A tour of Buzz Spector’s St. Louis studio necessarily includes a tour of his bookshelves.
“Here’s the poetry. The critical theory,” he says, pointing to different sections. “My favorite books don’t just include artists’ books and monographs.”
Spector, MFA’78, is fascinated by books as both subject and object. His art—featuring volumes he has made, built with, and altered—has been exhibited at galleries around the world, including the Art Institute of Chicago, the Los Angeles County Museum of Art, and the Centro per l’Arte Contemporanea Luigi Pecci in Prato, Italy.
He grew up surrounded by books and went to college at Southern Illinois University in Carbondale with an eye toward a career in creative writing. When “a D in poetry convinced me that maybe English wasn’t my thing,” Spector says, his creative impulses drew him toward visual art. He chose the University of Chicago’s visual arts program—then known as the Committee on Art and Design—in part because he could take any kind of academic course, anywhere in the University.
“I wanted to immerse myself in philosophy as well as studio practice,” says Spector, who’s taught at the University of Illinois at Urbana-Champaign, Cornell, and now at the Sam Fox School of Design and Visual Art at Washington University in St. Louis. He drew inspiration from assistant professor Richard Shiff, an insomniac who often dropped by Midway Studios in the middle of the night, when Spector was working, to “critique my work as I was making it.” He also talked ideas, philosophy, and literature with his neighbors in an apartment building south of the Midway: Brent Staples, AM’76, PhD’82, now a New York Times editorial writer, and David Shields, AM’75, PhD’82, an English professor at the University of South Carolina. Along with Reagan Upshaw, AM’76, and Upshaw’s wife, Roberta, he started WhiteWalls, a magazine of writings by artists.
“The basis of my entire career as an artist and writer was established in those years in Hyde Park,” Spector says. After finishing his MFA, Spector spent three years editing publications at the University’s Graduate School of Business, now Chicago Booth. The job not only afforded him an employee discount to print WhiteWalls but it also led to a career break.
As a grad student, Spector had written a paper for Shiff’s contemporary art history seminar on the relationship between minimal art and corporate graphic design. Shiff showed the paper to Renaissance Society curator Suzanne Ghez, suggesting that Spector organize and curate an exhibit on the topic.
To prepare for the exhibit, Spector picked the brains of business school professors, who explained how changes in the legislation covering business expansion across industry categories helped contribute to the international style of graphic design: as companies diversified and acquired new, often disparate, divisions, they needed an all-encompassing visual image. “I could not have gotten those insights in the art world,” Spector says, “where it was a completely unacknowledged, invisible relationship.” The exhibit, Objects and Logotypes: Relationships Between Minimal Art and Corporate Design, ran in early 1980. A quarter century later, Art in America called it “a prescient model for understanding the complex, often shifting relationship between art and corporate culture.”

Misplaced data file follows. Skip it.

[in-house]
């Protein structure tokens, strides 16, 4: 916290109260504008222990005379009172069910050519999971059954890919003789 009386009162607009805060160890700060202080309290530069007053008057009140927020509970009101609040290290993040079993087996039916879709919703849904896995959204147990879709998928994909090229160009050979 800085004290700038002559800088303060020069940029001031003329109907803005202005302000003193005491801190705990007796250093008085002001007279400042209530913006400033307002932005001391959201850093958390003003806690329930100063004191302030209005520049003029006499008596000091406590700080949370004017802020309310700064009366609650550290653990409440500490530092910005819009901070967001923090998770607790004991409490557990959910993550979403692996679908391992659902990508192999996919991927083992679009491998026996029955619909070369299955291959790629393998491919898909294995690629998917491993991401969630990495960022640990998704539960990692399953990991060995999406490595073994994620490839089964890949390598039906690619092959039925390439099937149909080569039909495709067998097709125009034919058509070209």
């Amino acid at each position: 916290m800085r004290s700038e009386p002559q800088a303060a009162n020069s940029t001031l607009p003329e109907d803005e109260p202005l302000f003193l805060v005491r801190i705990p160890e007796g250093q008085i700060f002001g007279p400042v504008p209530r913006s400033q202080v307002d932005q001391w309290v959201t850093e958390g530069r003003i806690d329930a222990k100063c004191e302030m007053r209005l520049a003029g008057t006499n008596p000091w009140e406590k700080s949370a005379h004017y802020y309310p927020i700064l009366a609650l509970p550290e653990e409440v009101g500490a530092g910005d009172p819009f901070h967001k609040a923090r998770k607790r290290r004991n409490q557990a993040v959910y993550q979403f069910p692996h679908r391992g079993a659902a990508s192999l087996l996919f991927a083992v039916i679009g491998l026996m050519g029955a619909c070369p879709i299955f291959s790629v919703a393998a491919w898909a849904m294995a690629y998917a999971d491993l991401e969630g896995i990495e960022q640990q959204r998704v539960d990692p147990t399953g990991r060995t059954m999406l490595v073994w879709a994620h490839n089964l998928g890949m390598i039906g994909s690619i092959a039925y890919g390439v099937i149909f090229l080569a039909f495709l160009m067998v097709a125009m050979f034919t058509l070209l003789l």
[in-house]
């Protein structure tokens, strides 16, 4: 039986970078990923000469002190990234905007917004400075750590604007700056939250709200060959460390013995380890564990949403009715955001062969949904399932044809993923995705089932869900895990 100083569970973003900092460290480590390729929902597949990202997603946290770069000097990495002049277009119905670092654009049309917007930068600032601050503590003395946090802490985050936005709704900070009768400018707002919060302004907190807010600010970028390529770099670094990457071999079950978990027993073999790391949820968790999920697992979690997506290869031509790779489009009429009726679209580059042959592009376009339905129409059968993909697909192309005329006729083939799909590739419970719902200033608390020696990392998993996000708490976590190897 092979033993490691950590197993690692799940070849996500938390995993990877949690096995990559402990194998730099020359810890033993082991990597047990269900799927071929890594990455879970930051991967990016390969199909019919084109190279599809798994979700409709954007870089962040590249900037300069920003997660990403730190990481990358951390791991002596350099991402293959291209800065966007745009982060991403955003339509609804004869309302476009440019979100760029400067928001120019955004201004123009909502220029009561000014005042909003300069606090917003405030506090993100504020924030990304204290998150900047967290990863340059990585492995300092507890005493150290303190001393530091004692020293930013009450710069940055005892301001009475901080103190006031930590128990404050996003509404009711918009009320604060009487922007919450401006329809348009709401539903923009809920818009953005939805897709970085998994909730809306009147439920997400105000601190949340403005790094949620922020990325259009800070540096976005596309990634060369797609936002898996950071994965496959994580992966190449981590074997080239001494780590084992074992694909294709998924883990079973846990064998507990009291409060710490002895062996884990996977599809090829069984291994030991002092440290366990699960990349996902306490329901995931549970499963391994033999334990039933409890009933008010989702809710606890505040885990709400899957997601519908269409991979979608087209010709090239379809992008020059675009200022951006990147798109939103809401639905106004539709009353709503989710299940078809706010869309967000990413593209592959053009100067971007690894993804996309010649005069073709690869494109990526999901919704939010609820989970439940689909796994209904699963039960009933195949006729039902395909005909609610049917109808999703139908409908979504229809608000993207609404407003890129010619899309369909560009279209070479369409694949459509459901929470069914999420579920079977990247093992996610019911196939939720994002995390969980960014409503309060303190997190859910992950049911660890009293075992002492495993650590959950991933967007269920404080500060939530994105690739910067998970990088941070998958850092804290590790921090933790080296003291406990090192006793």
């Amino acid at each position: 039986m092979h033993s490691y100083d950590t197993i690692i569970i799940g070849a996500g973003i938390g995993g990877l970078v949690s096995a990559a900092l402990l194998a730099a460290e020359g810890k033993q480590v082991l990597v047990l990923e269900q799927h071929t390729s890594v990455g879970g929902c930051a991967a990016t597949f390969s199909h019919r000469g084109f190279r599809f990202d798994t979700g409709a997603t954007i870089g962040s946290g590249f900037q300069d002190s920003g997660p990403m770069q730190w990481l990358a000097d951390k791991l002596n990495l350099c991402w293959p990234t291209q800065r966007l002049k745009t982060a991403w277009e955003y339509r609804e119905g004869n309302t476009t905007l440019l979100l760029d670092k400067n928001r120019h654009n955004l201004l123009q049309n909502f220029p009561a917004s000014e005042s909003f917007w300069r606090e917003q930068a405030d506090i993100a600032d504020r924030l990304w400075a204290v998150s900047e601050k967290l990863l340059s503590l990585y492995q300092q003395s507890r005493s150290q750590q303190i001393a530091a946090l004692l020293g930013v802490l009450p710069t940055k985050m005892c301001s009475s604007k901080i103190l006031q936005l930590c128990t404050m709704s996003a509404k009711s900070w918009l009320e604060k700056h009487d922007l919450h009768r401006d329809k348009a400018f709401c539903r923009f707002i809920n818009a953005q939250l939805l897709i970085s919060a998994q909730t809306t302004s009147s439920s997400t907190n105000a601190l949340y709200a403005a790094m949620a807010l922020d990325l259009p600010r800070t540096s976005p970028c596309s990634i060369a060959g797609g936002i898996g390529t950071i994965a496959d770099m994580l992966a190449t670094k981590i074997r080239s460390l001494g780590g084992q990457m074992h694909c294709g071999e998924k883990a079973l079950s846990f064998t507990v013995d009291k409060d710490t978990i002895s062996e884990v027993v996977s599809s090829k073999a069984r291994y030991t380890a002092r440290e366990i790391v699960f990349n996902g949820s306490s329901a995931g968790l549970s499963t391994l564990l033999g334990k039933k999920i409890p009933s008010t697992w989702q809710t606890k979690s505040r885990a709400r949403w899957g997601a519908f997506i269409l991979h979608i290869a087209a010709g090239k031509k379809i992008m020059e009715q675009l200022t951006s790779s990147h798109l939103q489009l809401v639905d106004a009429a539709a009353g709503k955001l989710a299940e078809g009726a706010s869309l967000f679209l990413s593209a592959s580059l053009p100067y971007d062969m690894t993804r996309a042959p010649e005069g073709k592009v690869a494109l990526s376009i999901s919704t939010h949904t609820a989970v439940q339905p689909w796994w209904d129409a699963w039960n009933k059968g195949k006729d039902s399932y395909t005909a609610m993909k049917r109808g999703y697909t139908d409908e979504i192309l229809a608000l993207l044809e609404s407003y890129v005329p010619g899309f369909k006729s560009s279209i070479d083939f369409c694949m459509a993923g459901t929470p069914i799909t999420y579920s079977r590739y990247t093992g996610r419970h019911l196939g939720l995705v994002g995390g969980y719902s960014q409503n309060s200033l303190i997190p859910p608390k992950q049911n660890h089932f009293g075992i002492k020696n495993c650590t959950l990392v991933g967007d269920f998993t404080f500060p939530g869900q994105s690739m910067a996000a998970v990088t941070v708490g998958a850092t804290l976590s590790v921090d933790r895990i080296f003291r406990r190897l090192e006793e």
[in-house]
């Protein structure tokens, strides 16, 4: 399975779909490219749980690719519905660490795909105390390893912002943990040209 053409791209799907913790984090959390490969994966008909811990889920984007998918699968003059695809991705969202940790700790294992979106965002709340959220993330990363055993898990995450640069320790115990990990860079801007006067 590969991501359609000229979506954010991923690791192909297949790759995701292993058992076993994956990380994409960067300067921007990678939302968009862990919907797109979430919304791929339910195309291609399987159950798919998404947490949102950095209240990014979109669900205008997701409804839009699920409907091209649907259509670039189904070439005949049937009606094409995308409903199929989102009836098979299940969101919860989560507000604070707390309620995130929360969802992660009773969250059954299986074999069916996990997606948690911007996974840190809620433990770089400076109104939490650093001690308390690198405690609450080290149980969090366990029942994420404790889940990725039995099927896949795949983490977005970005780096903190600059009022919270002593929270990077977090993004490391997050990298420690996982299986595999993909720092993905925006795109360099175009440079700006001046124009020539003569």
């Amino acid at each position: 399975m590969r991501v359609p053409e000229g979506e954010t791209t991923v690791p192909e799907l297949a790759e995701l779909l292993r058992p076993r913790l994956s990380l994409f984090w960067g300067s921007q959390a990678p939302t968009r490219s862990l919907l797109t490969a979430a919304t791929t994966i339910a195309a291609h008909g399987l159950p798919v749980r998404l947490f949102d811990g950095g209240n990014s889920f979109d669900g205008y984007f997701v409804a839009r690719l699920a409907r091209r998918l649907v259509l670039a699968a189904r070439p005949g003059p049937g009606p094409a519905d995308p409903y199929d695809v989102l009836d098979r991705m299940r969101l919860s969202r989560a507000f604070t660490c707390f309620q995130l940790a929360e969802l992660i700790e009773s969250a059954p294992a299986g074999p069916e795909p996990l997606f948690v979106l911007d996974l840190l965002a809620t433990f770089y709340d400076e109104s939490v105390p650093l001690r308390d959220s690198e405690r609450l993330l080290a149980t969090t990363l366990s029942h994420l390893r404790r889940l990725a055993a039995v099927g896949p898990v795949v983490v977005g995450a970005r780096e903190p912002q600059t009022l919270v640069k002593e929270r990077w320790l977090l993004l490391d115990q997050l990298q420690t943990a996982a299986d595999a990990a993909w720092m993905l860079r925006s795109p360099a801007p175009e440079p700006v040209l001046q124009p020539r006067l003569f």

In the studio, meanwhile, Spector was drawing and making wall-mounted shallow-relief sculptures by gluing the edges of strips of paper directly to the wall or onto backings, so the stiff paper would project into space. Using lighting angles and black paper, Spector found “a kind of perceptual interest” in playing with shadows, sometimes to the point where a viewer could barely differentiate shadow from solid.
But “what wasn’t in that work for me,” he says, “was an engagement with language.” After all, the great attraction to UChicago was what he calls its “intellectual-critical” emphasis.
So he changed focus—first to books that had been annotated by readers. For a while, he haunted Hyde Park’s Powell’s and O’Gara and Wilson’s bookstores, “looking for densely overwritten books.” But other artists were doing similar work, and Spector eventually shifted to changing the form or function of a book while keeping its essence as a book.
For example, in one of his latest works, Writ Large, exhibited at Milwaukee’s Ski Club gallery this past April, he plays with the idea of choosing what books someone might take to a desert island, by making an actual island out of books.
Spector has also taken an increasing interest in creating the words that fill the books. While he has written about art since his WhiteWalls days, he’s added more writing to his schedule, “warming up” for a book of essays: some new, some previously published—and not all about art.
In pursuing his interests wherever they lead him, Spector uses the same approach he takes with his students. “We’ll often have long conversations about unrelated matters,” he says, “at least as the young artist construes it. I’m trying to get my bearings about where there’s an extra enthrallment, an absorption, in the practice.”